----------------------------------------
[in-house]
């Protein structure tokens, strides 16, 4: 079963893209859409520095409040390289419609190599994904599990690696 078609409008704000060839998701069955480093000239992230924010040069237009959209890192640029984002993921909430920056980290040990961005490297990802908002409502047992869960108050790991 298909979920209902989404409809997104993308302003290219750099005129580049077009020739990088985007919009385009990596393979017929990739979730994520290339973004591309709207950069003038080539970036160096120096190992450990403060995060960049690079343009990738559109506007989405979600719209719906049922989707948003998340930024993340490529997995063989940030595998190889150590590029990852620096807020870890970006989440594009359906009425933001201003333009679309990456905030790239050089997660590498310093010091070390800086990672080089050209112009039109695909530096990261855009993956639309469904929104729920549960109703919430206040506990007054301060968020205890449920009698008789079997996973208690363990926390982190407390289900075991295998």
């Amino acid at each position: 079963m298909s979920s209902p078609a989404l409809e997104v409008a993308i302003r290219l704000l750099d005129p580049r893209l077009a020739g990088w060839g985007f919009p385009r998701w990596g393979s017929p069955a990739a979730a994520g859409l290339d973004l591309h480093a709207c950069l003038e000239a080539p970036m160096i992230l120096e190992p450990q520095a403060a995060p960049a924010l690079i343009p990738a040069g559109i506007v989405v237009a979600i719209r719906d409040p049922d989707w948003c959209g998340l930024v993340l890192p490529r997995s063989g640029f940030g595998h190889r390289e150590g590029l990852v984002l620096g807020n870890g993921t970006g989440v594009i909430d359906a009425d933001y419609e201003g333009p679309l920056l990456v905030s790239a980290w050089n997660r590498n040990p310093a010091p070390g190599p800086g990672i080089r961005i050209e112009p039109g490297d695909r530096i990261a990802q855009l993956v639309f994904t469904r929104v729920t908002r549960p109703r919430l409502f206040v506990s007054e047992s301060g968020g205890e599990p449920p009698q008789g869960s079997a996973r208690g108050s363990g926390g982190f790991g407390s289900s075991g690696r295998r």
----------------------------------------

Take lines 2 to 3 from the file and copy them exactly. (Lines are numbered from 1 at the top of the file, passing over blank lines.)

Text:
């Protein structure tokens, strides 16, 4: 079963893209859409520095409040390289419609190599994904599990690696 078609409008704000060839998701069955480093000239992230924010040069237009959209890192640029984002993921909430920056980290040990961005490297990802908002409502047992869960108050790991 298909979920209902989404409809997104993308302003290219750099005129580049077009020739990088985007919009385009990596393979017929990739979730994520290339973004591309709207950069003038080539970036160096120096190992450990403060995060960049690079343009990738559109506007989405979600719209719906049922989707948003998340930024993340490529997995063989940030595998190889150590590029990852620096807020870890970006989440594009359906009425933001201003333009679309990456905030790239050089997660590498310093010091070390800086990672080089050209112009039109695909530096990261855009993956639309469904929104729920549960109703919430206040506990007054301060968020205890449920009698008789079997996973208690363990926390982190407390289900075991295998």
């Amino acid at each position: 079963m298909s979920s209902p078609a989404l409809e997104v409008a993308i302003r290219l704000l750099d005129p580049r893209l077009a020739g990088w060839g985007f919009p385009r998701w990596g393979s017929p069955a990739a979730a994520g859409l290339d973004l591309h480093a709207c950069l003038e000239a080539p970036m160096i992230l120096e190992p450990q520095a403060a995060p960049a924010l690079i343009p990738a040069g559109i506007v989405v237009a979600i719209r719906d409040p049922d989707w948003c959209g998340l930024v993340l890192p490529r997995s063989g640029f940030g595998h190889r390289e150590g590029l990852v984002l620096g807020n870890g993921t970006g989440v594009i909430d359906a009425d933001y419609e201003g333009p679309l920056l990456v905030s790239a980290w050089n997660r590498n040990p310093a010091p070390g190599p800086g990672i080089r961005i050209e112009p039109g490297d695909r530096i990261a990802q855009l993956v639309f994904t469904r929104v729920t908002r549960p109703r919430l409502f206040v506990s007054e047992s301060g968020g205890e599990p449920p009698q008789g869960s079997a996973r208690g108050s363990g926390g982190f790991g407390s289900s075991g690696r295998r």